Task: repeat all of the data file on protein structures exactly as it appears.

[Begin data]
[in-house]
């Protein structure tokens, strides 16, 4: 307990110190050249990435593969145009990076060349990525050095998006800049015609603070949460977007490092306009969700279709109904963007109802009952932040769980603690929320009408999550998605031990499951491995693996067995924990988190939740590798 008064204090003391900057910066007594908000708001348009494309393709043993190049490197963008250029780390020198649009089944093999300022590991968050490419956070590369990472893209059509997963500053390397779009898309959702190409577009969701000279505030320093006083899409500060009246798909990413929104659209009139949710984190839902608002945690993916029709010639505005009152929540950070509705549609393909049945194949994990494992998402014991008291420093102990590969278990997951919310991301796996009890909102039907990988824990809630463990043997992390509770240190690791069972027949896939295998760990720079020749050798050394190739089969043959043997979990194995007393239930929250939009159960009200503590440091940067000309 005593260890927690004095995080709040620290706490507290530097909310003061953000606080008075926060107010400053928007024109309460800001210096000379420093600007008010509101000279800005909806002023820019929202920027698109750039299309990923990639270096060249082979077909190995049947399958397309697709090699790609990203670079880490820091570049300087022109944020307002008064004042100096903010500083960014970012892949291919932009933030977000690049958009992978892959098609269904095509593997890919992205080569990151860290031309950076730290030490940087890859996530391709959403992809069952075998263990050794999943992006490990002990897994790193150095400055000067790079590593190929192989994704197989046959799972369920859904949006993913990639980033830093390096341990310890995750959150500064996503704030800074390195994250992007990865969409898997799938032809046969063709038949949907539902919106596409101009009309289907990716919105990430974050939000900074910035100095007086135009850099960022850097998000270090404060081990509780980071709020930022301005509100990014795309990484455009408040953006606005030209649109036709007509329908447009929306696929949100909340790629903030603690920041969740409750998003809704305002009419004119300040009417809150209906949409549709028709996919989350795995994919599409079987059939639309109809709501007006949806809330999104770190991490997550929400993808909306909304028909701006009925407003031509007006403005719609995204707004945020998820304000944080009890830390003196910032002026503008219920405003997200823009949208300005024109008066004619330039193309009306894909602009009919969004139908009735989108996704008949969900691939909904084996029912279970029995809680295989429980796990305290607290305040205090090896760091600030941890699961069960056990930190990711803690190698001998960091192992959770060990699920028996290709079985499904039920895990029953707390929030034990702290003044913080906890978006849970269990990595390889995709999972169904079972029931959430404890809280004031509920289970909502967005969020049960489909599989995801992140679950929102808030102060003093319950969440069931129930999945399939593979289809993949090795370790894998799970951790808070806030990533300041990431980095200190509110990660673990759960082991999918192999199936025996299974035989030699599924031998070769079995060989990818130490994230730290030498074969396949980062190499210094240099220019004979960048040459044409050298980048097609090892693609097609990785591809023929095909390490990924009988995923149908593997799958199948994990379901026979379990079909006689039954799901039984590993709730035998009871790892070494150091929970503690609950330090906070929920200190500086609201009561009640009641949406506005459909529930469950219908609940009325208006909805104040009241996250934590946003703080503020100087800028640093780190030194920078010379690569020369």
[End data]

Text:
[in-house]
């Protein structure tokens, strides 16, 4: 307990110190050249990435593969145009990076060349990525050095998006800049015609603070949460977007490092306009969700279709109904963007109802009952932040769980603690929320009408999550998605031990499951491995693996067995924990988190939740590798 008064204090003391900057910066007594908000708001348009494309393709043993190049490197963008250029780390020198649009089944093999300022590991968050490419956070590369990472893209059509997963500053390397779009898309959702190409577009969701000279505030320093006083899409500060009246798909990413929104659209009139949710984190839902608002945690993916029709010639505005009152929540950070509705549609393909049945194949994990494992998402014991008291420093102990590969278990997951919310991301796996009890909102039907990988824990809630463990043997992390509770240190690791069972027949896939295998760990720079020749050798050394190739089969043959043997979990194995007393239930929250939009159960009200503590440091940067000309 005593260890927690004095995080709040620290706490507290530097909310003061953000606080008075926060107010400053928007024109309460800001210096000379420093600007008010509101000279800005909806002023820019929202920027698109750039299309990923990639270096060249082979077909190995049947399958397309697709090699790609990203670079880490820091570049300087022109944020307002008064004042100096903010500083960014970012892949291919932009933030977000690049958009992978892959098609269904095509593997890919992205080569990151860290031309950076730290030490940087890859996530391709959403992809069952075998263990050794999943992006490990002990897994790193150095400055000067790079590593190929192989994704197989046959799972369920859904949006993913990639980033830093390096341990310890995750959150500064996503704030800074390195994250992007990865969409898997799938032809046969063709038949949907539902919106596409101009009309289907990716919105990430974050939000900074910035100095007086135009850099960022850097998000270090404060081990509780980071709020930022301005509100990014795309990484455009408040953006606005030209649109036709007509329908447009929306696929949100909340790629903030603690920041969740409750998003809704305002009419004119300040009417809150209906949409549709028709996919989350795995994919599409079987059939639309109809709501007006949806809330999104770190991490997550929400993808909306909304028909701006009925407003031509007006403005719609995204707004945020998820304000944080009890830390003196910032002026503008219920405003997200823009949208300005024109008066004619330039193309009306894909602009009919969004139908009735989108996704008949969900691939909904084996029912279970029995809680295989429980796990305290607290305040205090090896760091600030941890699961069960056990930190990711803690190698001998960091192992959770060990699920028996290709079985499904039920895990029953707390929030034990702290003044913080906890978006849970269990990595390889995709999972169904079972029931959430404890809280004031509920289970909502967005969020049960489909599989995801992140679950929102808030102060003093319950969440069931129930999945399939593979289809993949090795370790894998799970951790808070806030990533300041990431980095200190509110990660673990759960082991999918192999199936025996299974035989030699599924031998070769079995060989990818130490994230730290030498074969396949980062190499210094240099220019004979960048040459044409050298980048097609090892693609097609990785591809023929095909390490990924009988995923149908593997799958199948994990379901026979379990079909006689039954799901039984590993709730035998009871790892070494150091929970503690609950330090906070929920200190500086609201009561009640009641949406506005459909529930469950219908609940009325208006909805104040009241996250934590946003703080503020100087800028640093780190030194920078010379690569020369």